If your financial situation is in place, but you want a second pair of eyes to review it, you might benefit from a fee-only financial planner. This licensed professional can review your portfolio and provide recommendations. Or, if you prefer, you can pay for a complete financial plan that considers your tax, estate planning and other money concerns.
Before hiring a fee-only financial planner, figure out what you’ll need from him or her; research local professionals, including using the Finra.com Brokercheck and learn what the planner will charge.
4. Money Managers: Complete Investment and Financial Management
If you prefer to turn over your finances to a pro, you might be best off with a financial or investment manager. You can expect the financial manager not only to be the quarterback for your investments but possibly help with tax and estate planning. Think seriously about whether you want to allow the adviser to trade securities on your behalf.
The initial set-up with a money manager is cumbersome, since you’ll allow access to your accounts. There might be tax consequences as well, if the manager’s plan involves selling some of your assets and replacing them with others. Once the transition is complete, you’ll have less hand-on investment management. One caution: it’s always important to monitor your financial adviser.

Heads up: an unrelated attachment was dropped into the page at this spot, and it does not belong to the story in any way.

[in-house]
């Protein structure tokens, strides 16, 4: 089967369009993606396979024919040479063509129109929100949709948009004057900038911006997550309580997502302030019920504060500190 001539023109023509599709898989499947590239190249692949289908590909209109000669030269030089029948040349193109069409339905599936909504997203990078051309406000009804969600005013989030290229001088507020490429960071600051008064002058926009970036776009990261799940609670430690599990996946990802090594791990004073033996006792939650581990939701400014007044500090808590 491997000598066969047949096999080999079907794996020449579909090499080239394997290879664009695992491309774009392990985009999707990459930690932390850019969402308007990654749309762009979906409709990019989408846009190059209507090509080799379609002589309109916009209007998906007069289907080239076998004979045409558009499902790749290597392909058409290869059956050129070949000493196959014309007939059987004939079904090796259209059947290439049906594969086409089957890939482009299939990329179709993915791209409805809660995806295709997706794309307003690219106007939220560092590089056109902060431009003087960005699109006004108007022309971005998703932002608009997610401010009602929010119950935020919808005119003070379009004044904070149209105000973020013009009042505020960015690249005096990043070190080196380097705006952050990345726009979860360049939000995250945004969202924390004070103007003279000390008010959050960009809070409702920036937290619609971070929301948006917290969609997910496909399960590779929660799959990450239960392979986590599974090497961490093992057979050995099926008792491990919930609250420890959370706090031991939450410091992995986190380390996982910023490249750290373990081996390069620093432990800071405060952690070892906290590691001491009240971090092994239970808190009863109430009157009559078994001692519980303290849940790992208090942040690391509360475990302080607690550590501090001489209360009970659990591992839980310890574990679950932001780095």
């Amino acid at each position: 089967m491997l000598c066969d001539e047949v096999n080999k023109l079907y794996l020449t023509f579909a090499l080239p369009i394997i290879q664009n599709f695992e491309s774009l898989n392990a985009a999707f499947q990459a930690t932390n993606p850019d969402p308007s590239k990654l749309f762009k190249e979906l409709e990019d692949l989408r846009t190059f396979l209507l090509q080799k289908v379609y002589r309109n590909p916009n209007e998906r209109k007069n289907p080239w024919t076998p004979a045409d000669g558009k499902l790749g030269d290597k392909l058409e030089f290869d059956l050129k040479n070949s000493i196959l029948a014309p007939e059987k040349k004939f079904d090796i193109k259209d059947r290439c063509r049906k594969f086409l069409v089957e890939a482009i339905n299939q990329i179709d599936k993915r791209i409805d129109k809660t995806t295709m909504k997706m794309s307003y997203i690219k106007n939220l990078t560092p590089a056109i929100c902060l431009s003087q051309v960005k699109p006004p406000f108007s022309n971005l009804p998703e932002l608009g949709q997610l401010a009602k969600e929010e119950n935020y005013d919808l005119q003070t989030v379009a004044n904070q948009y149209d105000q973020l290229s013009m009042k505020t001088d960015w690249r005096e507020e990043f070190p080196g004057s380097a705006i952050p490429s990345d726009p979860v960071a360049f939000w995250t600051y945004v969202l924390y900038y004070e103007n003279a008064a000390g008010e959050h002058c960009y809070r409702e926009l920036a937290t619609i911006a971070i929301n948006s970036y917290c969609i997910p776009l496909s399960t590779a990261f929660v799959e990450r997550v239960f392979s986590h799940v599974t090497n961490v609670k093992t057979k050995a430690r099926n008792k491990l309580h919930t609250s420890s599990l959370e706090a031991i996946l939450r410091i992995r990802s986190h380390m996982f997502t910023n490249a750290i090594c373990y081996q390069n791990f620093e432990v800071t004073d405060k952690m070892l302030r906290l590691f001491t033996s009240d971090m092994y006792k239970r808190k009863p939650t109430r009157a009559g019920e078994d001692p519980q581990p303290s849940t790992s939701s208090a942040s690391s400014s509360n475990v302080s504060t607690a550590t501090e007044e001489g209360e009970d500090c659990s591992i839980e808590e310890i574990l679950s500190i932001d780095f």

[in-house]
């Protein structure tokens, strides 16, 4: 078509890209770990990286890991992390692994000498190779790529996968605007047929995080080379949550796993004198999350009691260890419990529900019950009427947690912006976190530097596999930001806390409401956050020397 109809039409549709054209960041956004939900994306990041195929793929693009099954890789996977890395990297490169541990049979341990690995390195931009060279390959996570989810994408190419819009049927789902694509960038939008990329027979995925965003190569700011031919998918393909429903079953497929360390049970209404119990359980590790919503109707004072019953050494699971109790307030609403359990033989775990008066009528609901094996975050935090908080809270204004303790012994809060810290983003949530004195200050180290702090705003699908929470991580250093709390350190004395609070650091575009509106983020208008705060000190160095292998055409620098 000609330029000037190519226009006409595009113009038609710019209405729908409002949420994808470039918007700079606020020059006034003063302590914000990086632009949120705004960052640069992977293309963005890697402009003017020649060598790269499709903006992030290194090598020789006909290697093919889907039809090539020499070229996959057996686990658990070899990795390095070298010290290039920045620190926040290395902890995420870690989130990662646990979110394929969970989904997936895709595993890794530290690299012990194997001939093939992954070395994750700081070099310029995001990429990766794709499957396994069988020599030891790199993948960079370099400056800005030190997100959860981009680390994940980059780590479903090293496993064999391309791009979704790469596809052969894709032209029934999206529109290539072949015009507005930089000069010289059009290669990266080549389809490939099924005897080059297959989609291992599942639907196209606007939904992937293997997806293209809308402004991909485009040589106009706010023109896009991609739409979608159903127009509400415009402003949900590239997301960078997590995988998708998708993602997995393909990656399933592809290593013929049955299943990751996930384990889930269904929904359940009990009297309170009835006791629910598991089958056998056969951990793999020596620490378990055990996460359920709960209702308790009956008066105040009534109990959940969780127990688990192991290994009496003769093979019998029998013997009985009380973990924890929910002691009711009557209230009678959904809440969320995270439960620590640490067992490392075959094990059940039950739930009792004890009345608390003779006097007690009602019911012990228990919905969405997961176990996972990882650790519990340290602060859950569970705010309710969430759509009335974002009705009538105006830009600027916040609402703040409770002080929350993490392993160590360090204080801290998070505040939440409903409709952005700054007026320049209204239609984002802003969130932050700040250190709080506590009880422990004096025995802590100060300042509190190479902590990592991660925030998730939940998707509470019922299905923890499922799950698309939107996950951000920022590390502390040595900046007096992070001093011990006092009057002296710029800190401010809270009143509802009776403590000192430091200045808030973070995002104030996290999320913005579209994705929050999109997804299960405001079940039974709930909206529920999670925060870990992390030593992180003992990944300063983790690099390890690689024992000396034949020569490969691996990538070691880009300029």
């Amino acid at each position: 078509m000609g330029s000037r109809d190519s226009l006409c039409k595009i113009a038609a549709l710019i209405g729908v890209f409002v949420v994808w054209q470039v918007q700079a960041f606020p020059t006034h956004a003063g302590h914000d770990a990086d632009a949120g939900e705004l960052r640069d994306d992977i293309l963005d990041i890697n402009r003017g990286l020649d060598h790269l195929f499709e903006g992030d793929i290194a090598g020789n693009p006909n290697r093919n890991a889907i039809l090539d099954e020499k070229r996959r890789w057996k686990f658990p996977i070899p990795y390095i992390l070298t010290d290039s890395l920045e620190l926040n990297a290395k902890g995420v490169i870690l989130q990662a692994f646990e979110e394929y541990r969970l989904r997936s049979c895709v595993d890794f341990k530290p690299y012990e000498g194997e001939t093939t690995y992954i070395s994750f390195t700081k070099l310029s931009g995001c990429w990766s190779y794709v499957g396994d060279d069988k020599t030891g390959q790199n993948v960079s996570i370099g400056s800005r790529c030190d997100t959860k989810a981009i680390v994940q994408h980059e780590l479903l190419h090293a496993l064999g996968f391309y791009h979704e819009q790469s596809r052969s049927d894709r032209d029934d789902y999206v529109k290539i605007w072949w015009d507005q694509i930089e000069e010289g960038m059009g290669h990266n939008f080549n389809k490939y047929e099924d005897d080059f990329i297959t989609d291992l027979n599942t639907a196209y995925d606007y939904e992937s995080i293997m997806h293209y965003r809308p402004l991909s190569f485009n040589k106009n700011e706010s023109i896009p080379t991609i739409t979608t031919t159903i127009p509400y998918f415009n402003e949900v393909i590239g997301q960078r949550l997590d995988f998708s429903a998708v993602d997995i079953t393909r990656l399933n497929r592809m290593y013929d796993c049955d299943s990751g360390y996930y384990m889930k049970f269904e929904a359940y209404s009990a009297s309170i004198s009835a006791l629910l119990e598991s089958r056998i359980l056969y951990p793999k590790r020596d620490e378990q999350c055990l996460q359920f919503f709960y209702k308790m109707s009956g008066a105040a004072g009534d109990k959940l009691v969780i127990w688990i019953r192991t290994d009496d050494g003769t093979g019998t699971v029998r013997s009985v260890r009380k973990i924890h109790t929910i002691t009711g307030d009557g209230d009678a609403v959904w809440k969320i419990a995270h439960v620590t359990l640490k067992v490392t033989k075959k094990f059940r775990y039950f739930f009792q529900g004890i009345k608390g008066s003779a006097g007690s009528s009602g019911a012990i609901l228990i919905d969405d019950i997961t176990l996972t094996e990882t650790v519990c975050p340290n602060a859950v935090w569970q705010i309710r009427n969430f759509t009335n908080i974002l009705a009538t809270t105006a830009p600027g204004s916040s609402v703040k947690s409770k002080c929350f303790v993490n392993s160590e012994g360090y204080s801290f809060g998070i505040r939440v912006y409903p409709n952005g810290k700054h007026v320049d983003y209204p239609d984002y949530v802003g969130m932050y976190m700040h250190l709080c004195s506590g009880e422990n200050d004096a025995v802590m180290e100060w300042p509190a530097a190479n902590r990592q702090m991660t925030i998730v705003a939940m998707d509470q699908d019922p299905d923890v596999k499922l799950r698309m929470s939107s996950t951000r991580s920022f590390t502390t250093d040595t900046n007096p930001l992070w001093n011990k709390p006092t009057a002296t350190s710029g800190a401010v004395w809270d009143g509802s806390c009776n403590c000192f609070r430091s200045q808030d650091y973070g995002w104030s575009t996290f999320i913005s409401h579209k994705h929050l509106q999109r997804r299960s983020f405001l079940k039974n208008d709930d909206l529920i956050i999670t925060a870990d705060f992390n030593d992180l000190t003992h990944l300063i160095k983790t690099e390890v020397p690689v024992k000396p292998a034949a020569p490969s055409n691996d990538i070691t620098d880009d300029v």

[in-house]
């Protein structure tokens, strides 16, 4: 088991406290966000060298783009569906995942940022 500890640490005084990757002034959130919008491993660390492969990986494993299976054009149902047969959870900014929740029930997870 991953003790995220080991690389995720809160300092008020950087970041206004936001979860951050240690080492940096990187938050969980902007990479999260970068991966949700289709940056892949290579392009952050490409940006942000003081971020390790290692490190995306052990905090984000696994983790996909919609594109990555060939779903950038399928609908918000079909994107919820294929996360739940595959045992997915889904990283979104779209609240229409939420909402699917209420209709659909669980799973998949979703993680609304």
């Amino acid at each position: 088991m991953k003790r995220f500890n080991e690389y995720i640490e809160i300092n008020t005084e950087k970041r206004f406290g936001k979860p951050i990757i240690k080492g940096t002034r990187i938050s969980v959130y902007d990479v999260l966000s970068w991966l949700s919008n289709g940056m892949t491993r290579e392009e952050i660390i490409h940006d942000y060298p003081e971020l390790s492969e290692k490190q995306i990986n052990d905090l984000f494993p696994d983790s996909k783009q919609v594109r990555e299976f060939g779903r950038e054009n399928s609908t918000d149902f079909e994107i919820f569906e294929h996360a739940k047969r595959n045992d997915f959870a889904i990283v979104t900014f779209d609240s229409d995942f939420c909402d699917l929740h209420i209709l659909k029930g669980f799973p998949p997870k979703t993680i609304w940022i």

If you’ll use a money manager, understand the investment management fees in advance. Generally, you’ll be charged a percentage of assets under management from 0.50 percent to 1.75 percent.
Research him or her through the Finra.com Brokercheck. Also, ask for a sample of the account management documents the company provides as well as the adviser’s investment philosophy.
Finally, make sure the adviser is a fiduciary, putting your needs ahead of his or hers.
5. Robo-Advisers — Purely Digital or Hybrid
A lower-cost option for financial management has recently exploded onto the investment landscape. The robo-adviser is an automated investment manager who creates your investment portfolio in line with your goals, timeline and risk comfort levels. Then. the digital money manager rebalances those assets for you and may provide a host of additional investment related services.
Robo-advisers aren’t unidimensional. For instance, there are several robo investment advisers who also offer access to human financial advisers. Other differentiating features among these automated financial advisers include: investing style; tax-loss harvesting services; types of investments offered and the ability to invest in individual stocks.
Robo-advisory fees range from zero for Schwab Intelligent Portfolios and Wisebanyan on up to 0.89 percent, for the Personal Capital Advisor Services. SigFig even manages your investments in your existing investment brokerage account.
Before signing up with a robo-adviser, be sure to understand the firm’s fees and services. Also, decide whether you want a human adviser or are comfortable with a totally digital experience. Consider, too, whether you’d like to invest with a robo-adviser who is part of a large financial organization such as Ally Invest Managed Portfolios or FidelityGo.
Finally, even if there’s no human involved, you still need to monitor your robo-adviser.
Next Avenue Editors Also Recommend:
- How to Pick the Right Financial Adviser for You
- 6 Investment Mistakes That Can Wreck Your Retirement
- Robo-Advisers: Not Just for Millennials Anymore?